Have you ever had an experience of something not known to or accepted by the scientific community? It is so bizarre to know something is possible that is considered impossible by mainstream sources of information. I'm confident that it will be studied and accepted in the future but due to the stigma of my position I would not disclose the experience to those outside of my closest confidants.*

*In an effort not to seem paranoid, woo, or spiritual, I will disclose that I'm not getting probed by aliens, seeing Bigfoot in my backyard, communing with ley lines, or self-diagnosing "morgellons disease."

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How about witnessing the same particle in 2 different places at the same time and take a picture of it. Then look closer and see the same particle, just 1 particle in 4 or 10 different places at the same time. All at a quantum level of course. How can something exist in the same exact time in 2 or more different places? Oh it's so lovely it makes me happy just to think about it. then pull out and the farther away you the particle the less places it exists in. Science is wonderful. and this is not the weirdest quantum discovery. Quantum gravity may well be the weirdest reality shift ever if proven true. Makes the god particle seem like small potato's.

There's that and the phenomenon called "entanglement" where something happening to a local particle can have a simultaneous effect on another particle a vast distance away.

Particles don't come with serial numbers. What makes two particles "the same." Likewise, I'd like to know how they know that two particles are entangled?

They suspend the particle in a field of energy and focus in on one like a photo paper, its an image of the particle because the actual particle is in and out of existance to quickly. But that does bring up a more amazing possiblity that no matter how close in you get on a particle that there truely is not one.

I do like entanglement although not so sure I get behind completely the multiverse theory. I think that its more of an attempt to narrow things down to hard and fast rules. I do lean toward waves of possiblities as a better explanation of quantum mechanics.

Sorry, an explanation I can't understand doesn't really answer my question. In fact, I think you're denying the possibility that one can know two particles in different places are the same particle. Like I said, they don't come with serial numbers, and I assume one particle of a type looks like any other particle of the same type. "All electrons look the same to me!"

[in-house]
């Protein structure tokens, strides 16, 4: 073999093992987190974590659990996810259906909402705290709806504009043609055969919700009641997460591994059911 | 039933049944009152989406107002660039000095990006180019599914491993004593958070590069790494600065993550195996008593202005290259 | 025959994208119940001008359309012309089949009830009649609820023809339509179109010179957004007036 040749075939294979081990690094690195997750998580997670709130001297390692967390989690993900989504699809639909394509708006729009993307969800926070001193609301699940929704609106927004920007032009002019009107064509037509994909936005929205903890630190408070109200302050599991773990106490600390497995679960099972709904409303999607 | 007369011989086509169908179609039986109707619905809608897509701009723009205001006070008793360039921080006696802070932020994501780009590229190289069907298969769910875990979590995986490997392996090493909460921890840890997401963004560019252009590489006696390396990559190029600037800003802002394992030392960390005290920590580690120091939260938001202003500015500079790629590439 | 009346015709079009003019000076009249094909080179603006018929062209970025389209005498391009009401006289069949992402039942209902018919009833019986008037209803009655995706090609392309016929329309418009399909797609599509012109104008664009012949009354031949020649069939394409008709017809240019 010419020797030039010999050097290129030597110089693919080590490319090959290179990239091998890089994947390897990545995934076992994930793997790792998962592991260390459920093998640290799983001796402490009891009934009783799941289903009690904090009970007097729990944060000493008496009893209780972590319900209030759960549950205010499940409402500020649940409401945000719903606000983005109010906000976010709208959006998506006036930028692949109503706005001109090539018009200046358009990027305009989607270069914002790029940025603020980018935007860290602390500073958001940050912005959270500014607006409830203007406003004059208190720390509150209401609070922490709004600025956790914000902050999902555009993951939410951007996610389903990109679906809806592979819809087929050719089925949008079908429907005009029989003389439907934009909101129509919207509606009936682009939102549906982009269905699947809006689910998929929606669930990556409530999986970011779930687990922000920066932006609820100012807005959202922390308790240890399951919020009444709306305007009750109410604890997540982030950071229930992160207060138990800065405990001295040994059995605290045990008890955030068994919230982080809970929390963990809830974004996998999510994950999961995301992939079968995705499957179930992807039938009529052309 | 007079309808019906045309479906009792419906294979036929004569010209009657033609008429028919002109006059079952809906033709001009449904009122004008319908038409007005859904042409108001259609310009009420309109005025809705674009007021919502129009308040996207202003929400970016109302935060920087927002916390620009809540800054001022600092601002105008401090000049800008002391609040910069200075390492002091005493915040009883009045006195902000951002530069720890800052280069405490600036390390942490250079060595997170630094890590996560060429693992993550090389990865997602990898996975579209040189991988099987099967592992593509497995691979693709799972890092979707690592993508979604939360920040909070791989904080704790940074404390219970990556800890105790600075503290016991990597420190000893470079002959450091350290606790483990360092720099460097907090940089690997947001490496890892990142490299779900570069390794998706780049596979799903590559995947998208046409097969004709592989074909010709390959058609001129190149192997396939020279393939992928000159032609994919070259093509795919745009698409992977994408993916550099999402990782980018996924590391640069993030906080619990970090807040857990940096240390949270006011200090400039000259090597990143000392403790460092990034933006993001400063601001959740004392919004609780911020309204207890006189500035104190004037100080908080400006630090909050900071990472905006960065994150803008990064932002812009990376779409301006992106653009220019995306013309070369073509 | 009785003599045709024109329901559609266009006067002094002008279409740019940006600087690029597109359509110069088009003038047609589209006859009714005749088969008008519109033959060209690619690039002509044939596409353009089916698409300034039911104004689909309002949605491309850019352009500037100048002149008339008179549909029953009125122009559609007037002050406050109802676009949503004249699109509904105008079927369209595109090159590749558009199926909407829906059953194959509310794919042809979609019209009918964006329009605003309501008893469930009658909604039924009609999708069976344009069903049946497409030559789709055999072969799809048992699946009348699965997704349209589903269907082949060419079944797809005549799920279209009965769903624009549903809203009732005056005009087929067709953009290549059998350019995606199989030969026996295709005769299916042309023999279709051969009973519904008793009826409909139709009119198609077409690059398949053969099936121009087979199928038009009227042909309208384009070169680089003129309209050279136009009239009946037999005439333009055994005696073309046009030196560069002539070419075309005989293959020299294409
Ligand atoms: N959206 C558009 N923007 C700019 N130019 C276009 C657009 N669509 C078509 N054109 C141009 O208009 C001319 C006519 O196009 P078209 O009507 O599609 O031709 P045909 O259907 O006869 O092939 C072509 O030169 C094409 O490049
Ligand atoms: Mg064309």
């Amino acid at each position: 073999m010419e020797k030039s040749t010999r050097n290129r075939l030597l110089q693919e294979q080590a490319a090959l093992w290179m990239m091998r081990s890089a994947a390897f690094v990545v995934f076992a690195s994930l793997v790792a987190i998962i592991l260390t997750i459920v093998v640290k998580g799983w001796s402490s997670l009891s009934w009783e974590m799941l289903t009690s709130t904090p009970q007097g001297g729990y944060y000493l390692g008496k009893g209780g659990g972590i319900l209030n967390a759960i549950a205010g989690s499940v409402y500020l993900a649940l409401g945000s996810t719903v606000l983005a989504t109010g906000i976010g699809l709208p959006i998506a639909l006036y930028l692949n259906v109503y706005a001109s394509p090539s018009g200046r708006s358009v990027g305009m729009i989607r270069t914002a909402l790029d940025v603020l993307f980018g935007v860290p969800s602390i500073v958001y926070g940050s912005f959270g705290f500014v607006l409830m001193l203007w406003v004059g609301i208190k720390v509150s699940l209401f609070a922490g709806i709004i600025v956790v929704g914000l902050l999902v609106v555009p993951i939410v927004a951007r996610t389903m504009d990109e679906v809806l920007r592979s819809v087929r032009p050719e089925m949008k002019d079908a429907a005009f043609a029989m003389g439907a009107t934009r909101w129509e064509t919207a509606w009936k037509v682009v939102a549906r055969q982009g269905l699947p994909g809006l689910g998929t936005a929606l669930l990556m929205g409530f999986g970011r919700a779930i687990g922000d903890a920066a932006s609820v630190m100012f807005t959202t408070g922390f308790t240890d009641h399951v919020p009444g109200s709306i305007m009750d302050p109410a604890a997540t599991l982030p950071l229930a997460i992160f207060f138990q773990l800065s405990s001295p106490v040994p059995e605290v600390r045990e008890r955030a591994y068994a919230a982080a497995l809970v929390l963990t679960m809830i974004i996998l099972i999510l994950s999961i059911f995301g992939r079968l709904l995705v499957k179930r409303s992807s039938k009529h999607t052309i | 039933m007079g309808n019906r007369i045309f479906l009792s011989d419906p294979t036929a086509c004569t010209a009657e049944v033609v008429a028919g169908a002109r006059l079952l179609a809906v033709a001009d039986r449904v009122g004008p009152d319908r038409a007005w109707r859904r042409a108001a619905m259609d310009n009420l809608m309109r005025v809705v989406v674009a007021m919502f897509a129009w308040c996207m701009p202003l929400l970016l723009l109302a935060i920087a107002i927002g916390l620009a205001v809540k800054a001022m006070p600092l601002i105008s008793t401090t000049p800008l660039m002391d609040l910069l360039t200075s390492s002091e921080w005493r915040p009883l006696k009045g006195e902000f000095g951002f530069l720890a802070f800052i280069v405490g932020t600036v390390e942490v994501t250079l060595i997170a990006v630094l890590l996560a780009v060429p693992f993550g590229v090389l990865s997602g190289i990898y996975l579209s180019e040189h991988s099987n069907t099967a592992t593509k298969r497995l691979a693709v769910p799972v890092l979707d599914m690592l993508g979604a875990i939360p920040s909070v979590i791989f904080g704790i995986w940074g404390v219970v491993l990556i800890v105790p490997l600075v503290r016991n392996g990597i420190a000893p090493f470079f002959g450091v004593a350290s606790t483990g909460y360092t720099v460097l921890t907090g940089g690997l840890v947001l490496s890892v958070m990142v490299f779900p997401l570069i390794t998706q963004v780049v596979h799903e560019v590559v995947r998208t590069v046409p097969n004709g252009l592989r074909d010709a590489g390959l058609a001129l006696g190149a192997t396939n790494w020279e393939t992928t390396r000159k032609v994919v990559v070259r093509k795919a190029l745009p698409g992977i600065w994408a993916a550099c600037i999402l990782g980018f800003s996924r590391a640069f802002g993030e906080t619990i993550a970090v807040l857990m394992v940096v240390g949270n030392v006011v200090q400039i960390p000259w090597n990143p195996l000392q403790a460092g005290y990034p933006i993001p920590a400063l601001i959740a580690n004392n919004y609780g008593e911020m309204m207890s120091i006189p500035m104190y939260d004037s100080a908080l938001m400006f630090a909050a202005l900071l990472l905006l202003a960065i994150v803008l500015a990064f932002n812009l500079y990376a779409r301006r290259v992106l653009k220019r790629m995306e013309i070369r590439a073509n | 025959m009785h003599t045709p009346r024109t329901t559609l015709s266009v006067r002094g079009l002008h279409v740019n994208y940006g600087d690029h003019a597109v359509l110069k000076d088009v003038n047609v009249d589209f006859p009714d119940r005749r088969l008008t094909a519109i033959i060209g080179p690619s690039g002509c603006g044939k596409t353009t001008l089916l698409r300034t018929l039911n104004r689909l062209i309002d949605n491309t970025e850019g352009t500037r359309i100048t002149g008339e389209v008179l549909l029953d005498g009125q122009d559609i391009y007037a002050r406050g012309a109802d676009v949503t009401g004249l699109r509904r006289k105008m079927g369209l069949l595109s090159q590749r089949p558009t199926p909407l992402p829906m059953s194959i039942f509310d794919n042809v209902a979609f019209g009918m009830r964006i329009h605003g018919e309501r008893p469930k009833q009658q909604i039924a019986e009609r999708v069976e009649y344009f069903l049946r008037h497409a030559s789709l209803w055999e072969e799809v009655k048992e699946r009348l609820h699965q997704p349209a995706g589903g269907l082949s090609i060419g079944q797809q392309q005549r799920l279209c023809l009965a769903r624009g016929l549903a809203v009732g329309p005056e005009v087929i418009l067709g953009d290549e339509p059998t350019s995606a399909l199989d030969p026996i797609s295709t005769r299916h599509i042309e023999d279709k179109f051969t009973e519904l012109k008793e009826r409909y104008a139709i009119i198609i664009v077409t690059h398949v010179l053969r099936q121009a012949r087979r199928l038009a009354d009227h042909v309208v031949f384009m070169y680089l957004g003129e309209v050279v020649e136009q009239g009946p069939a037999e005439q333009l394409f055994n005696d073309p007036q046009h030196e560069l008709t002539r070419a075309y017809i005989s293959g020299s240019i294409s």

Am I wrong?

Single Particle Explorer (SPE)  enables you to reliably determine
the chemical composition, number, shape and size, of each individual particle larger than 0.5 µm.

The above is an industrial application they now have detectors developed for the accelerator that may go much smaller. They are sure this is the same particle.

Oh, really? So, subatomic particles are made of chemicals. Do you think they are elements, compounds, or mixtures?

Bwahahahahaha!

Nothing whatsoever to do with entangled electrons.

Go read up on what an electron is in relation to an atom, and an atom in relation to a molecule.  At which point you will understand why Unseen laughed.

I'm not sure what superiority dance you guys are are on a trip about, but its cool with me. you guys taking some time to bust my balls I take as a compliment that you took the time:) I was not discussing entanglement btw. I was talking about the duality of particles at a quantum level. How do you supposed the hadron collider knows one particle from the other? Is the instrument I posted above ficticious somehow? instead of laughing learn me sumthin.

"where something happening to a local particle can have a simultaneous effect on another particle a vast distance away."

Sadly, due to the popularization of the subject, people making this point have not looked deeply into the 'details'. In the theory part, they mention that no effect propagation faster than the speed of light is implyed. This limit is still assumed. I do have to say though, that it would be very nice to have atleast one allowable violation. LOL

Quantum entanglement is a form of quantum superposition. When a measurement is made and it causes one member of such a pair to take on a definite value (e.g., clockwise spin), the other member of this entangled pair will at any subsequent time[6] be found to have taken the appropriately correlated value (e.g., counterclockwise spin). Thus, there is a correlation between the results of measurements performed on entangled pairs, and this correlation is observed even though the entangled pair may have been separated by arbitrarily large distances. In Quantum entanglement, part of the transfer happens instantaneously. Repeated experiments have verified that this works even when the measurements are performed more quickly than light could travel between the sites of measurement: there's no slower-than-light influence that can pass between the entangled particles. (source)

The emphasis is mine.

I think I may have been wrong to have used the term "vast distance." Rather, far enough away that the simultaneity could not be have accomplished at slower than light speeds.

Unseen thank you!

I found my reference from another source, that seemed to suggest that the rather newage implications/interpritation of quantum mechanics was false. That no C violation was to be implied. The Wikipedia posting seems to be a qualification only. Till I know other wise, I shall stand corrected. I doubt that this affects the cost of beans in China much...

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